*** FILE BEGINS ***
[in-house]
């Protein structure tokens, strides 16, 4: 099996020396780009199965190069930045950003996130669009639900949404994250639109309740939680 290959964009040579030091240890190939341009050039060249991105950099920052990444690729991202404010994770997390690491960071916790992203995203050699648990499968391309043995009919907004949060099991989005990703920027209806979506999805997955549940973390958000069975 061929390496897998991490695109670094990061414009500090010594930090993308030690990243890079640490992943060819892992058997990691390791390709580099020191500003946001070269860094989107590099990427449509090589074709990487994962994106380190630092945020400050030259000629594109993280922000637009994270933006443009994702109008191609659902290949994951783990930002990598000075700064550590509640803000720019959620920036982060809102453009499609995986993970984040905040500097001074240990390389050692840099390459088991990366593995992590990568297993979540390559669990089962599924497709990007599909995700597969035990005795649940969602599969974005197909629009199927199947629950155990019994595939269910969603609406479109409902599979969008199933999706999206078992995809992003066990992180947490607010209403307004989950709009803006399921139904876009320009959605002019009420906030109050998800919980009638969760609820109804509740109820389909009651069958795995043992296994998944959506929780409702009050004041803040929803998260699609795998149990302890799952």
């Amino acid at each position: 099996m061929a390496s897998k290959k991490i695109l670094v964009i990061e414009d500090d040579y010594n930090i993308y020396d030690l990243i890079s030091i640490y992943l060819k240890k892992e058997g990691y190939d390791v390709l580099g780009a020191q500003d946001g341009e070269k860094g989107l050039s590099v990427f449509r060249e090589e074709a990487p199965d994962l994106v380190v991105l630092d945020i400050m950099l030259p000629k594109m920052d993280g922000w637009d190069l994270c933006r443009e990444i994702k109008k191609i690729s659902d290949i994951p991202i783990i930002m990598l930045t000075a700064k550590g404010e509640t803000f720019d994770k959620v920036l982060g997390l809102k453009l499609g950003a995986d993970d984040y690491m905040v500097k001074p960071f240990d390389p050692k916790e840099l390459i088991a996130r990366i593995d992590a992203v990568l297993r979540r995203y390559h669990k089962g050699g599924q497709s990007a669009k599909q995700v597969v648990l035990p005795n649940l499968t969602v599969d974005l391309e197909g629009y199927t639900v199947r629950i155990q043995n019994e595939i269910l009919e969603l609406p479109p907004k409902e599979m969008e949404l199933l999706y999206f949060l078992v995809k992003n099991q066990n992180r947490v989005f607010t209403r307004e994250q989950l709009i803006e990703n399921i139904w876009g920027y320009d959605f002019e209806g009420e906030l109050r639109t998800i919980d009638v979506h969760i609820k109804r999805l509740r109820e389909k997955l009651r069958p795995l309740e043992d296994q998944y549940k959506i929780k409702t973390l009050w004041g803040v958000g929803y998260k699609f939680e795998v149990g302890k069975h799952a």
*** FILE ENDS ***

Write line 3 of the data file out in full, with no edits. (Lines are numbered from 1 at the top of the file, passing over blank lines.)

């Amino acid at each position: 099996m061929a390496s897998k290959k991490i695109l670094v964009i990061e414009d500090d040579y010594n930090i993308y020396d030690l990243i890079s030091i640490y992943l060819k240890k892992e058997g990691y190939d390791v390709l580099g780009a020191q500003d946001g341009e070269k860094g989107l050039s590099v990427f449509r060249e090589e074709a990487p199965d994962l994106v380190v991105l630092d945020i400050m950099l030259p000629k594109m920052d993280g922000w637009d190069l994270c933006r443009e990444i994702k109008k191609i690729s659902d290949i994951p991202i783990i930002m990598l930045t000075a700064k550590g404010e509640t803000f720019d994770k959620v920036l982060g997390l809102k453009l499609g950003a995986d993970d984040y690491m905040v500097k001074p960071f240990d390389p050692k916790e840099l390459i088991a996130r990366i593995d992590a992203v990568l297993r979540r995203y390559h669990k089962g050699g599924q497709s990007a669009k599909q995700v597969v648990l035990p005795n649940l499968t969602v599969d974005l391309e197909g629009y199927t639900v199947r629950i155990q043995n019994e595939i269910l009919e969603l609406p479109p907004k409902e599979m969008e949404l199933l999706y999206f949060l078992v995809k992003n099991q066990n992180r947490v989005f607010t209403r307004e994250q989950l709009i803006e990703n399921i139904w876009g920027y320009d959605f002019e209806g009420e906030l109050r639109t998800i919980d009638v979506h969760i609820k109804r999805l509740r109820e389909k997955l009651r069958p795995l309740e043992d296994q998944y549940k959506i929780k409702t973390l009050w004041g803040v958000g929803y998260k699609f939680e795998v149990g302890k069975h799952a």